Pairings/Characters (this chapter): Donna Troy, Selina Kyle, Stephanie Brown, Barbara Gordon, Roy Harper
Genres: AU, Historical, Mystery, Romance
Rating (this chapter): PG-13
Warnings (this chapter): None
General Summary: A series of daring robberies on Gotham City’s Gold Coast catches the attention of the Raven and the Nightingale.
Chapter Summary: Donna celebrates freedom in many ways. ;)
Date Of Completion: January 27, 2015
Date Of Posting: October 17, 2015
Disclaimer: I don’t own ‘em, DC does, more’s the pity.
Word Count: 1366
Feedback welcome and appreciated.
Author’s Notes: Submitted to my 2015 DCU Fic/Art Dick Grayson Diamond Anniversary Challenge. The entire series can be found here.
THE GREEK WAY
That his Beloved
In the days
John Addington Sylvester
"The Great Friendship"
Donna stretched, enjoying the freedom her leotard gave her. Sometimes she hated the clothes she had to wear, especially the whalebone corsets.
“Your ankle is healing.”
Donna opened her eyes and saw Selina standing over her. She looks fabulous as always.
Selina sat down on the edge of the stage. “You’ve got talent.”
Selina rubbed her towel on the back of her neck. “I call ‘em as I see ‘em.”
“Well, that’s good to know.”
Selina chuckled, swinging her legs back-and-forth. “It’s good to be in a leotard. Womanly clothes can be a lot of fuss.”
“Not to mention discomfort.” Donna grimaced as she ran a hand over her stomach.
“Ah, yes. Corsets.” Selina ran her tongue over her lips. “You know, there was a movement back in the 1880s to give women more freedom of movement. The New Woman Movement of the 1890s was part of that.”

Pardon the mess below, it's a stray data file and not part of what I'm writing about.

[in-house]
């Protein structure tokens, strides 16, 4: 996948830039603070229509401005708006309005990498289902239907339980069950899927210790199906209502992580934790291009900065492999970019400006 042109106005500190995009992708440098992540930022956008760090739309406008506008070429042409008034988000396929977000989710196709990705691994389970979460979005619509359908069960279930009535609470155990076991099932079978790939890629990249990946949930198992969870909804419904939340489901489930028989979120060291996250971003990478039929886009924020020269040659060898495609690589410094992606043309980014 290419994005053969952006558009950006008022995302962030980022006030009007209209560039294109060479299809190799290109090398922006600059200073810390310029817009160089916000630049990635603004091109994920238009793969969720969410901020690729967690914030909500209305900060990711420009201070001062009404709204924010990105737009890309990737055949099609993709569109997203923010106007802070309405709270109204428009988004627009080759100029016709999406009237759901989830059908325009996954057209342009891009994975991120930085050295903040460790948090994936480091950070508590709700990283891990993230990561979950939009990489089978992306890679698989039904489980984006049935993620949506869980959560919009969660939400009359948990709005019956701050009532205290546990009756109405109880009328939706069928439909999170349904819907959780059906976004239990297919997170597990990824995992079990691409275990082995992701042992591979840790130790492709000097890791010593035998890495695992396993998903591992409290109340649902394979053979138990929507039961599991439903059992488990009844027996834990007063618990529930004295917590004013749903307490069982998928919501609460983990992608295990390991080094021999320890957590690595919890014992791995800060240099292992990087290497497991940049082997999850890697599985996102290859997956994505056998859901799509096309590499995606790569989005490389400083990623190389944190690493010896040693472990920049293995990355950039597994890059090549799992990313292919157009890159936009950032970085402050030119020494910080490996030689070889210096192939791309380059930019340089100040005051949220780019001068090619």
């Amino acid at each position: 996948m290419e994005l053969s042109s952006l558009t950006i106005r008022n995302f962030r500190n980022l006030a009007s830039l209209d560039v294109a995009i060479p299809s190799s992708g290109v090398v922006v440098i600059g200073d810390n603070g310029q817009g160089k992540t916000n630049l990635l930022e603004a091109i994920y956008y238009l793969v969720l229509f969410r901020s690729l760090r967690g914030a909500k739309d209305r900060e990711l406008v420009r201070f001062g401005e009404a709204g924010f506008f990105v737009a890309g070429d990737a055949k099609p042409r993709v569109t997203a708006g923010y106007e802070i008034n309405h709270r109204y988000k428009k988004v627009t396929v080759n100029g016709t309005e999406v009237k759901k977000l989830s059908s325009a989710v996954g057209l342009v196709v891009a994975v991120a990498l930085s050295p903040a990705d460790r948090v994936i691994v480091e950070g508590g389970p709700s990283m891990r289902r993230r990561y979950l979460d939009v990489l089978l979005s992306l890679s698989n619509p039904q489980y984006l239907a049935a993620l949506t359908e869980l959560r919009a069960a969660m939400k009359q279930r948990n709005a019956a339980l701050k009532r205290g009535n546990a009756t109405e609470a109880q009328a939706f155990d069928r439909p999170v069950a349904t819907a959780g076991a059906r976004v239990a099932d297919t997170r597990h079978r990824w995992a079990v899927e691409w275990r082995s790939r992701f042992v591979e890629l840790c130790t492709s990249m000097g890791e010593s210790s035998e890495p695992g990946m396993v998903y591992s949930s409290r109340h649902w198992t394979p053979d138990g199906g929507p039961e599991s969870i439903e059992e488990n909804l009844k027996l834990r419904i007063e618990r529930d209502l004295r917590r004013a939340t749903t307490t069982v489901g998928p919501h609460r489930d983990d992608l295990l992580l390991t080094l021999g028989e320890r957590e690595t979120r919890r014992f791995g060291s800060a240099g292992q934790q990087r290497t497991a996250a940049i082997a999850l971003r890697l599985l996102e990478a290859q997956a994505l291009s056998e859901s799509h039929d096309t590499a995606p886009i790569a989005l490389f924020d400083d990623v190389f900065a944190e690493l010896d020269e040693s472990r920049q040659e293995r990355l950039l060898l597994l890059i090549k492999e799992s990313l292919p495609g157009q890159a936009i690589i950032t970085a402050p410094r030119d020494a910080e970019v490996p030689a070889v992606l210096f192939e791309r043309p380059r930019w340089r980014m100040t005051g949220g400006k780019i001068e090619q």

“Hmm, that sounds intriguing.”
“Come on with me.”
Selina helped Donna to her feet and led her to her dressing room. The older woman rummaged in a chest of drawers and drew out a soft undergarment. She held it out to Donna, who fingered the material.
“This is light as a feather.”
“And just as comfortable.” Selina dug into her drawer again and produced a tissue-wrapped package. “These are some new girdles. Use these, if you don’t mind not having a perfect hourglass figure.”
“In order to breathe, I’ll give up the hourglass.” Donna smiled as she looked at the package. “Thanks.”
“You’re welcome, my dear.” Selina smirked knowingly. “You’ll still attract the Sunshine Boys.”
“Dick and Roy.”
Donna laughed. “We’re just friends.”
Donna could not help but smile. “Thanks again, Selina.”
Donna returned to her dressing room and eagerly opened the package. She tried on the undergarment and sighed happily. It was a whole new day.
Donna walked down the street, pleased at how she no longer felt winded. She did a little skip as she turned onto Maple Street, whirling around lampposts as she danced down the street. She noted the library building with interest and went up the steps.
Donna was immediately struck by the peace and quiet in the venerable old building. She smiled at the perky blond girl working at the Circulation Desk.
“Good morning,” the girl answered. “May I help you?”
“Yes. I would like to apply for library card.”
Donna filled out the form and received her card from Stephanie, noting her nametag. “Where is the card catalogue located?”
“In Reading Room Number One.”
Donna entered the room and noticed no one was around. She walked over to the card catalogue, found the drawer marked ‘Man--Mys’ and began riffling through cards. She was in the mood for a good mystery.
She found some titles that looked interesting and jotted down the information on a small pace of paper provided for patrons. She wandered off into the stacks and saw a pretty redhead shelving books.
“Hello.” The redhead picked up a book off the cart. “May I help you?”
“No, I have the proper call numbers here.” Donna waved her slip of paper.
“Well, if you need help, please let me know.”
Donna went to the proper section and picked out her titles, browsing through the shelves and picking out another. She left the stacks and Barbara nearly bumped into her with her cart.
“Oh, sorry,” Barbara apologized.
“Oh, a Jean Loring mystery. I approve.”
“You’re a fan?”
Barbara nodded. “Miss Loring has a vivid imagination. She can spin a good tale. That one is about a man able to miniaturize himself.”